All good things must eventually come to an end. I enjoyed my days on the road, but found another passion. Writing. I work a full-time job and since there's only so much time in the day, I have to choose what's most important to me. The bike had to go. Occasionally, I miss it, but for the most part, I'd rather be writing. I'm hoping the devotions in Lessons from the Open Road will minister to your heart as much as writing them did to mine.
Lessons from the Open Road is currently available in ebook format and will be coming soon in print. I had planned to list it at no cost, but Amazon wouldn't allow me to do so. I've listed it at the lowest price Amazon allows, 99 cents, and all proceeds will be donated to my church's building fun for the new church that's currently under construction.
For more information about Lessons from the Open Road, you can check it out on Amazon at

K. Dawn Byrd is an author of inspirational romance, romantic suspense, and non-fiction. She is an avid blogger and gives away several books per week on her blog at, most of which are signed by the authors. She's also the moderator of the popular facebook Christian Fiction Gathering group at!/group.php?gid=128209963444.
When not reading or writing, K. Dawn Byrd enjoys spending time with her husband of 16 years while walking their dogs beside a gorgeous lake near her home and plotting the next story waiting to be told.

Book giveaway blog:
Young adult blog:
I'm also on Twitter (kdawnbyrd) and facebook (K Dawn Byrd.) I am the moderator of the Christian Fiction Gathering facebook group (!/group.php?gid=128209963444) If you join this group, you'll get reminders about the weekly book giveaways.

Thursday, May 10, 2012

Book Review: When Love Collides by Michelle Sutton

Raquel and Scott have a past together. Once close friends, Raquel broke Scott’s heart when she chose to marry someone else. Over the years their lives drifted in vastly different directions bringing both pain and disappointment. As faith healed their hearts, circumstance merged their paths once again. Will the trial that brought them back together also be the one thing their love can’t conquer?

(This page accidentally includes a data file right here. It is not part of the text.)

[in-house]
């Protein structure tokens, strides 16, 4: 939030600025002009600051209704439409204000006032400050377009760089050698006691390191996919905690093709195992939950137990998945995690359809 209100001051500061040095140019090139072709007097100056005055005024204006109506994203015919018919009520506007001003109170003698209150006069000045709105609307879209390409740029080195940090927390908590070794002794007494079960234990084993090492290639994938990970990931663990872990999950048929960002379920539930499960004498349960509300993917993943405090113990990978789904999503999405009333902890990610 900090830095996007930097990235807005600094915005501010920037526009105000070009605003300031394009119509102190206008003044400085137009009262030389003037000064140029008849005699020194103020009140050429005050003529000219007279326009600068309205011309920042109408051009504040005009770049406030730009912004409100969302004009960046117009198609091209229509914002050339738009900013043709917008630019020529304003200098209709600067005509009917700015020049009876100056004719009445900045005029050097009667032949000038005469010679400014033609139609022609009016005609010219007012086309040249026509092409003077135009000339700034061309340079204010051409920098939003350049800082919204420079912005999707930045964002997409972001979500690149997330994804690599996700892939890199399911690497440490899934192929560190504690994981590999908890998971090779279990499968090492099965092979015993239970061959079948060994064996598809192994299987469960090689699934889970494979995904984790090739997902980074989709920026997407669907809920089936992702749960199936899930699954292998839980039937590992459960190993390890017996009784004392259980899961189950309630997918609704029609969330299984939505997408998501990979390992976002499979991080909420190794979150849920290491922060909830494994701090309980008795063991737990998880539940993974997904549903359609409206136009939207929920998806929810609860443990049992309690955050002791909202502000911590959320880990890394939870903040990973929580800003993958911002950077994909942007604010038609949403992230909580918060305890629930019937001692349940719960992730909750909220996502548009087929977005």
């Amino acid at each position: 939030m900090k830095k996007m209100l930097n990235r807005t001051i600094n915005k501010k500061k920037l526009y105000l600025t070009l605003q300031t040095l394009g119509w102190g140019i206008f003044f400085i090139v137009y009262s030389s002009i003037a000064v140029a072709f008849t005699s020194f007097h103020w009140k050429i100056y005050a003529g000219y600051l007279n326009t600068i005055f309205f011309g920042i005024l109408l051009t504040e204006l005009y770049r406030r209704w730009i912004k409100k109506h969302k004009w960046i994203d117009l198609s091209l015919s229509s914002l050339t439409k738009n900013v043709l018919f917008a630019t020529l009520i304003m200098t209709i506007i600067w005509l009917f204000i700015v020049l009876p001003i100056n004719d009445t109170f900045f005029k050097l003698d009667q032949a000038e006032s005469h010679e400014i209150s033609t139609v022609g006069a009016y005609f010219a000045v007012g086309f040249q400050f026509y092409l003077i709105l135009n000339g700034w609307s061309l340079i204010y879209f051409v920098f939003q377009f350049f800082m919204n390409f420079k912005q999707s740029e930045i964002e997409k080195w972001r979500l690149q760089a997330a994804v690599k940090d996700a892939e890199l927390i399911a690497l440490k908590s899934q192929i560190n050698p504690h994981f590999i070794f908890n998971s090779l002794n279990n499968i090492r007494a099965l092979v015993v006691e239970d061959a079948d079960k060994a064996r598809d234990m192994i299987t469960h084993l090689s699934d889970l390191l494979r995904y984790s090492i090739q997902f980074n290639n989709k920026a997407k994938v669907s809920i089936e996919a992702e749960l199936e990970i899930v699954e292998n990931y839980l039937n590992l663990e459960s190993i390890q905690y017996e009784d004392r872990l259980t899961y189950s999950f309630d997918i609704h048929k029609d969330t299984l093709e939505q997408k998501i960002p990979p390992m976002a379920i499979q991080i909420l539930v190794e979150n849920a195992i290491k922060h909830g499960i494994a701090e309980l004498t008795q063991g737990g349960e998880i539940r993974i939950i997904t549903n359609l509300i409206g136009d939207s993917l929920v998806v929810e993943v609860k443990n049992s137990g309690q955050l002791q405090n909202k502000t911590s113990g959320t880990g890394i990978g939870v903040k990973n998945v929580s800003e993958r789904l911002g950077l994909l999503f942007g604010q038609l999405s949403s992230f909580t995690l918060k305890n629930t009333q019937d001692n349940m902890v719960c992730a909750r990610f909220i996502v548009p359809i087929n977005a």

When Love Collides is a precious story about choices: choosing to let go of the past and move forward; and choosing to love even in the certainty of hardship. Through good times and bad, sickness and health, Raquel and Scott must love against the odds and find hope in their faith and with each other.

The story's tone is a realistic one of sweet sadness, as sometimes we must accept circumstances beyond our control. The message, however, is uplifting and the ending will leave you with a smile.

Tuesday, May 8, 2012

Book Review: Freeheads by Kerry Nietz


When I got this book to read, I didn’t realize it was actually the last book in a trilogy. The author did a great job of filling in enough detail that I never felt lost or had a hard time picking up with the story. I do, however, recommend reading the books in order since that’s how the author intended the story to be told.
But WOW! What can I say? I read a lot. I find a lot of books I enjoy, and I’m not stingy with my five star reviews, but books like this make me consider that maybe I need to be, because books such as this really belong in a different category all together. From the beginning of the story I was enthralled with Kerry Nietz vision of the future. Sometimes I was a little terrified. So many of the issues -- faith vs indoctrination, freedom vs control, truth vs deceit -- are utterly relevant for today, and even serve as a warning when we consider where our future may lead. While the setting was a little different, it was easy to envision how technology, such as iPhones and the global network, could evolve into the ability to directly stream information via a chip implanted within the brain.

This story is both captivating and thought provoking, with characters who gripped me from beginning to end. The action is fast-paced and the plot is wrought with tension; yet there are tender moments that allow the reader to experience new emotions, new lines of reasoning and discovery right along with Sandfly. Amongst the turmoil and chaos of Sandfly’s world, we find beauty. I could gush for another couple of pages but I think you get the point. I absolutely loved this book and am loving the series as I read it now. I’ve been enthusiastically recommending it and will continue to do so. I even bought the series for my mom! Freeheads , and the entire Dark Trench trilogy is a definite must read. The story will stay with you in unexpected ways long after you’ve put the book down.

1970 Olds 442


If you're curious about the story behind the name of my blog, click on the car. :)